How to make IT procurement environmentally friendly

When it comes to reducing some of the catastrophic problems caused by redundant IT, what matters is what’s in it, and how it’s put together. A company’s end-of-life processes are crucial when it comes to reducing the amount of kit that gets sent to landfill or illegally exported, but it is at the procurement stage where IT managers can flex their consumer muscle and help to bring about changes in the way IT is manufactured.

There are two ways for an organisation to introduce environmental elements to an IT procurement process. It could either research and write its own environmental requirements, or it could stipulate that the successful supplier will be a member of an environmental scheme such as Epeat, which rates electronic products according to their environmental attributes.  The idea is that each supplier will adhere to a certain standard of ethical manufacture, meaning buyers know how green the products are.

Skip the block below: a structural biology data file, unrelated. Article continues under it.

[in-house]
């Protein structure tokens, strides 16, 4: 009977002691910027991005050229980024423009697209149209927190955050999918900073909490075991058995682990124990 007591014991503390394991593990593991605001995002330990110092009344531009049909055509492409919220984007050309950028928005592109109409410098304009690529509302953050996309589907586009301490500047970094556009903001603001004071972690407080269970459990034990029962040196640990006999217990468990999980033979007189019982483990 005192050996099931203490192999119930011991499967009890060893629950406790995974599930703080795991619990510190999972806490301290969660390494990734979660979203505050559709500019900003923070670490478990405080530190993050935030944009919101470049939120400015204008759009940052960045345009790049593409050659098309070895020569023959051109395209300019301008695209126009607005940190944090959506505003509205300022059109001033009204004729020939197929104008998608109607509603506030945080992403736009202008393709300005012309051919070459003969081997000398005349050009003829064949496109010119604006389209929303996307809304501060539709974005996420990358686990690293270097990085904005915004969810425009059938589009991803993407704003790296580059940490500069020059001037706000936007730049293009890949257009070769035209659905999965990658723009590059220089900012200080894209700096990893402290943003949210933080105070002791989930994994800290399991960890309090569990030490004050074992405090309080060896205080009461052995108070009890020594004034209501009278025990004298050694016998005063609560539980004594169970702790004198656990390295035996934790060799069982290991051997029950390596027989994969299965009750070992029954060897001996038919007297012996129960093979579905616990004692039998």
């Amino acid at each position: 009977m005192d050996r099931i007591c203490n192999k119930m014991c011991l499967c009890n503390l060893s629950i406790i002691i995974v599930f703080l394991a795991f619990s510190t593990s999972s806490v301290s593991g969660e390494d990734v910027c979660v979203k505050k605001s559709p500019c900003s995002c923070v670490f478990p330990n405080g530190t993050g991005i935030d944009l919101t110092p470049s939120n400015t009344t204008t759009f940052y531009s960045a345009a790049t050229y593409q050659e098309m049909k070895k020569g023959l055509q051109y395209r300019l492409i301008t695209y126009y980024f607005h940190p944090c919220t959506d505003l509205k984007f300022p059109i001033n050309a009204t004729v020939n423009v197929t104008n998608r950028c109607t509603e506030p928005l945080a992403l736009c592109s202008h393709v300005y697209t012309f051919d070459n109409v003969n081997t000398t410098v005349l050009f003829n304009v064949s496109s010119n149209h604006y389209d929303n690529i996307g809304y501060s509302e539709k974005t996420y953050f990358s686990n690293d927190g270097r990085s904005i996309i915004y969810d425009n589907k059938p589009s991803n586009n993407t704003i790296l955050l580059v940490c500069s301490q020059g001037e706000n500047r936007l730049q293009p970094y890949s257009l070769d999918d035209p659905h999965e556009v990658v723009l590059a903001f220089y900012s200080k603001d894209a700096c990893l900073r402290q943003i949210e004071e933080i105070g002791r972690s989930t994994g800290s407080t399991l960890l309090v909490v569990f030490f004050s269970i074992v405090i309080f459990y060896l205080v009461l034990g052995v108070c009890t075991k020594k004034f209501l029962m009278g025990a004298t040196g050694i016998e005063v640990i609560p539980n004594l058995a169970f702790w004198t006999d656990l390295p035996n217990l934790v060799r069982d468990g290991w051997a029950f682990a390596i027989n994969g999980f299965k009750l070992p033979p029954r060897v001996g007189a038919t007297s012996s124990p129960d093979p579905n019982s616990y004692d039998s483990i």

Large corporates and government organisations are often aware of the legal pitfalls of hazardous waste and of the PR nightmare that can ensue if you’re caught, and they deal with it properly as a result.”But small businesses who buy maybe 200 to 500 computers a year don’t have this reputational pressure. They might not realise they have liability.

So the message here is be careful, be diligent and check your supplier’s green credentials before accepting delivery of that next batch of hardware.

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